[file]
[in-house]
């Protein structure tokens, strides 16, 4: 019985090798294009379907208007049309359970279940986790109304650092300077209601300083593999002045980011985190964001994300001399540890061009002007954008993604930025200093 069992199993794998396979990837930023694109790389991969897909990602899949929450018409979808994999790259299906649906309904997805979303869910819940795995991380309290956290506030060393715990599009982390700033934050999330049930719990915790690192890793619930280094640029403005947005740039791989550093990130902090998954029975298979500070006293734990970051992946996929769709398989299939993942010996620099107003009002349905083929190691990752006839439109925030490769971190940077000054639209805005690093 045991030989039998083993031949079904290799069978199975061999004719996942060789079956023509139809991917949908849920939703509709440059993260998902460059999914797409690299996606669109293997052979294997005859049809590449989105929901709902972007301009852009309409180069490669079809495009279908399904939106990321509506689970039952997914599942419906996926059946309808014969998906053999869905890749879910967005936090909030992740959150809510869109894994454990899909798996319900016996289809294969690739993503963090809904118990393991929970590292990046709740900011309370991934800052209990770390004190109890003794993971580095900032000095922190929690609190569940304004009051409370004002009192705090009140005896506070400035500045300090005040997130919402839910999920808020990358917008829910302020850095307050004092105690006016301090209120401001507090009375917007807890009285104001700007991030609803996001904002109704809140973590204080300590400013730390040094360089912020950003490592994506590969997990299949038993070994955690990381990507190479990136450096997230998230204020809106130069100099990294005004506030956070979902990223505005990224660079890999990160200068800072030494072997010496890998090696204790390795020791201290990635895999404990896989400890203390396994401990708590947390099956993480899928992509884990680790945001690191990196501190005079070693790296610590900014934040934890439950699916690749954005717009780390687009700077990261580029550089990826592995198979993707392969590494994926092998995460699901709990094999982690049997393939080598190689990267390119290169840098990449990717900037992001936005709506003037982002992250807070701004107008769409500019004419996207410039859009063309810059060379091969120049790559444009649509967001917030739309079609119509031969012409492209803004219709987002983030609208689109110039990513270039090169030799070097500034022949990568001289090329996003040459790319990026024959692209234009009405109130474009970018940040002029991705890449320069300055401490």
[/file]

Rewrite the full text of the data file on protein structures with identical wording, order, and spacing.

[in-house]
């Protein structure tokens, strides 16, 4: 019985090798294009379907208007049309359970279940986790109304650092300077209601300083593999002045980011985190964001994300001399540890061009002007954008993604930025200093 069992199993794998396979990837930023694109790389991969897909990602899949929450018409979808994999790259299906649906309904997805979303869910819940795995991380309290956290506030060393715990599009982390700033934050999330049930719990915790690192890793619930280094640029403005947005740039791989550093990130902090998954029975298979500070006293734990970051992946996929769709398989299939993942010996620099107003009002349905083929190691990752006839439109925030490769971190940077000054639209805005690093 045991030989039998083993031949079904290799069978199975061999004719996942060789079956023509139809991917949908849920939703509709440059993260998902460059999914797409690299996606669109293997052979294997005859049809590449989105929901709902972007301009852009309409180069490669079809495009279908399904939106990321509506689970039952997914599942419906996926059946309808014969998906053999869905890749879910967005936090909030992740959150809510869109894994454990899909798996319900016996289809294969690739993503963090809904118990393991929970590292990046709740900011309370991934800052209990770390004190109890003794993971580095900032000095922190929690609190569940304004009051409370004002009192705090009140005896506070400035500045300090005040997130919402839910999920808020990358917008829910302020850095307050004092105690006016301090209120401001507090009375917007807890009285104001700007991030609803996001904002109704809140973590204080300590400013730390040094360089912020950003490592994506590969997990299949038993070994955690990381990507190479990136450096997230998230204020809106130069100099990294005004506030956070979902990223505005990224660079890999990160200068800072030494072997010496890998090696204790390795020791201290990635895999404990896989400890203390396994401990708590947390099956993480899928992509884990680790945001690191990196501190005079070693790296610590900014934040934890439950699916690749954005717009780390687009700077990261580029550089990826592995198979993707392969590494994926092998995460699901709990094999982690049997393939080598190689990267390119290169840098990449990717900037992001936005709506003037982002992250807070701004107008769409500019004419996207410039859009063309810059060379091969120049790559444009649509967001917030739309079609119509031969012409492209803004219709987002983030609208689109110039990513270039090169030799070097500034022949990568001289090329996003040459790319990026024959692209234009009405109130474009970018940040002029991705890449320069300055401490």